... breeds insolent underlings, and if everything else fails, blows and foul words cover defeat, and treat calm assertion of right as impertinence to high-placed officials. Caiaphas degraded his own dignity more than any words of a ...
— Expositions of Holy Scripture: St. John Chaps. XV to XXI • Alexander Maclaren

... discrediting the more honourable and straightforward courses which Walsingham and Burghley habitually advocated—is one of the most remarkable features of Elizabeth's reign. Her good fortune did not desert her now. Don John died suddenly, not without the usual suspicions of foul play. The peculiar danger of his association with Mary Stewart, disappeared with his death. No wild schemes were likely to be conceived or encouraged by his successor Alexander of Parma, one of the ablest statesmen and probably ...
— England Under the Tudors • Arthur D. Innes

... Don Diego Estenega," he said,—"welcome to Casa Grande. The house is thine. Burn it if thou wilt. The servants are thine; I myself am thy servant. This is the supreme moment of my life, supremer even than when I learned of my acquittal of the foul charges laid to my door by scheming and jealous enemies. It is long—alas!—since an Estenega and an Iturbi y Moncada have met in the court-yard of the one or the other. Let this moment be the seal ...
— The Doomswoman - An Historical Romance of Old California • Gertrude Franklin Horn Atherton

... promoted from being a steward of the emperor's table to a receivership in the provinces. Paulus, as I have already mentioned, had been nicknamed The Chain, because in weaving knots of calumnies he was invincible, scattering around foul poisons and destroying people by various means, as some skilful wrestlers are wont in their contests to catch hold of ...
— The Roman History of Ammianus Marcellinus • Ammianus Marcellinus

... sick and wretched; to teach him to smoke and to drink beer and spirits, and to listen to your foul conversation—you reprobate!" answered Lemon calmly, as he stopped and ...
— Ernest Bracebridge - School Days • William H. G. Kingston

... while it was still raging, Menendez fell suddenly on Fort Caroline and massacred men, women, and children. A few days later, falling in with Ribault and his men, who had been driven ashore south of St. Augustine, Menendez massacred 150 more.[1] For this foul deed a Frenchman named Gourgues (goorg) exacted a fearful penalty. With three small ships and 200 men, he sailed to the St. Johns River, took and destroyed the fort which the Spaniards had built on the site of Fort Caroline, and put to death every ...
— A School History of the United States • John Bach McMaster

... the never-ending struggle with England. It was succeeded, in 1416 or 1417, by an unfortunate expedition into England, known as the "Foul Raid", and after the Foul Raid came the battle of Bauge. They are all part of one and the same story; although Harlaw might seem an internal complication and Bauge an act of unprovoked aggression, ...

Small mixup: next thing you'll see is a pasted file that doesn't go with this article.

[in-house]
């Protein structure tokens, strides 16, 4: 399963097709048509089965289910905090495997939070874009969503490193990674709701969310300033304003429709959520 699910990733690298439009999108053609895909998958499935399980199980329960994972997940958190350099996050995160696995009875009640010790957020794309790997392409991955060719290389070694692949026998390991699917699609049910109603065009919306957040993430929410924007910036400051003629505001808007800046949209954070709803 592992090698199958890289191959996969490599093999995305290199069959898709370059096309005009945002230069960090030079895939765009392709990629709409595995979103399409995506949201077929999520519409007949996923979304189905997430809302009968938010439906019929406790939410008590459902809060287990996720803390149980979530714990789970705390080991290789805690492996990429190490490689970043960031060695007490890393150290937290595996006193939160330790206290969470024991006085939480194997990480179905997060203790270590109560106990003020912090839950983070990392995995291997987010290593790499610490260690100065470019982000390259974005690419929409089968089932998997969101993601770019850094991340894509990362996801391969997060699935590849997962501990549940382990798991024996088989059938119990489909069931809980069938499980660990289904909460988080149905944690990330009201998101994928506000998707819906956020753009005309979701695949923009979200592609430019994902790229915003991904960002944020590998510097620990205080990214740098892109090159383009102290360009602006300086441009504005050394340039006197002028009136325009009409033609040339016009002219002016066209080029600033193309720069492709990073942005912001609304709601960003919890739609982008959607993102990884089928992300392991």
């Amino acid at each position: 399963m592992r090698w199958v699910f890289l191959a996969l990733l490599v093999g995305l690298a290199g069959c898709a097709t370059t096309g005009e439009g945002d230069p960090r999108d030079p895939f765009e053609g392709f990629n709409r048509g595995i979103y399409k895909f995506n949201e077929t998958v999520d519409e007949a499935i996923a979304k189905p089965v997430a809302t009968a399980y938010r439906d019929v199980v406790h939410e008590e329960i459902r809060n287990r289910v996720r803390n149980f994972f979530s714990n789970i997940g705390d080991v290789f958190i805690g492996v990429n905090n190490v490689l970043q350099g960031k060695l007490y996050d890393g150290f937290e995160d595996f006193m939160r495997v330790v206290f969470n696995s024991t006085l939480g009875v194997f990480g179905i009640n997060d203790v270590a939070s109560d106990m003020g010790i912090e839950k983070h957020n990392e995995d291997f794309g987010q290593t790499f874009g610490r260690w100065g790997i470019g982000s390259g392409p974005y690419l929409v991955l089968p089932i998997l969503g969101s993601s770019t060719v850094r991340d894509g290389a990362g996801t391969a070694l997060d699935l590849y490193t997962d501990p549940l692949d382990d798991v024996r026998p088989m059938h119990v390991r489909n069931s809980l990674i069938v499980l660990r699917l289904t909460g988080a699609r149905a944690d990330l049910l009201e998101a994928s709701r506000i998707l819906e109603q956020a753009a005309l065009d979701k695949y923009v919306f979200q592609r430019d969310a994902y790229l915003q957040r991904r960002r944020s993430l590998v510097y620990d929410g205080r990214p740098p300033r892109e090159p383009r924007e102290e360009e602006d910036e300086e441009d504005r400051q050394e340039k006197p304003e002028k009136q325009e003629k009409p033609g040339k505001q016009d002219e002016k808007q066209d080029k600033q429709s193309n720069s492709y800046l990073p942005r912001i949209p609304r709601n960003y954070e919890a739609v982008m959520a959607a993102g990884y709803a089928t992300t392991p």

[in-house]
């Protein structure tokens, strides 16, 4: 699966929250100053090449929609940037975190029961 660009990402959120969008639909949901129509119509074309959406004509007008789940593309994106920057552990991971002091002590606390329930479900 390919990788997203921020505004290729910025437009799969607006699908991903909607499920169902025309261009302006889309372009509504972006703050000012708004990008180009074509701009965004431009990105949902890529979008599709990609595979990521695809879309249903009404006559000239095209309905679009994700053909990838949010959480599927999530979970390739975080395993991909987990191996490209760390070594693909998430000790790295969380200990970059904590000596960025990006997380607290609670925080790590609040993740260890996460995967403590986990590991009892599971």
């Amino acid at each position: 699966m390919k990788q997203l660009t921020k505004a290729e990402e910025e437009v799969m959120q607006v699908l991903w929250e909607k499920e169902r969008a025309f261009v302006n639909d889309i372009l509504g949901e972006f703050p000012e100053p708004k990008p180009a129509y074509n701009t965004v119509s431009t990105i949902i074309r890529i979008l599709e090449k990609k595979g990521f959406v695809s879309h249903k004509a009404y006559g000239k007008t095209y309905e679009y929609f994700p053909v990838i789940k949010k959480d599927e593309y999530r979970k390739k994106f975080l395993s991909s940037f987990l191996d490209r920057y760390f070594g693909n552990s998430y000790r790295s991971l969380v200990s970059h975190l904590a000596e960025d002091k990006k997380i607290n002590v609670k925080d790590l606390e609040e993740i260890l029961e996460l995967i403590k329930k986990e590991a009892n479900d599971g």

— An Outline of the Relations between England and Scotland (500-1707) • Robert S. Rait

... of the lochia is at first that of fresh blood; later it has the odor peculiar to these parts. If at any time the odor should become foul or putrid it is a danger signal to which the nurse should immediately ...
— The Eugenic Marriage, Volume I. (of IV.) - A Personal Guide to the New Science of Better Living and Better Babies • W. Grant Hague, M.D.

... end. Seven players constitute a team. A pin guard is placed within each circle, with the pin and he is the only one that is allowed to step inside the circle. The object of the game is to knock down the opponent's pin by hitting it with the ball. It is a foul to carry the ball or to hold an opponent. Where basketball rules are known to the players, use the same rules for this game. In case of a foul, a 15 foot line measured from the pin in the circle is used as a free ...
— School, Church, and Home Games • George O. Draper



Words linked to "Foul" :   athletics, bemire, block, unfair, sport, repellent, occlude, close up, stuff, disgrace, out-of-bounds, grime, cruddy, infect, choke up, attaint, foul out, baseball game, taint, unpleasant-smelling, technical, play, infringement, unjust, begrime, malodorous, crap up, offensive, fouled, dishonour, ill-smelling, lug, silt up, hack, repelling, baseball, fair, unclean, stinky, shame, impede, hit, soil, illegible, dishonor, revolting, funky, soiled, tangled, unclog, colly, change, obstruct, jam, malodourous, obturate, violation, gum up, silt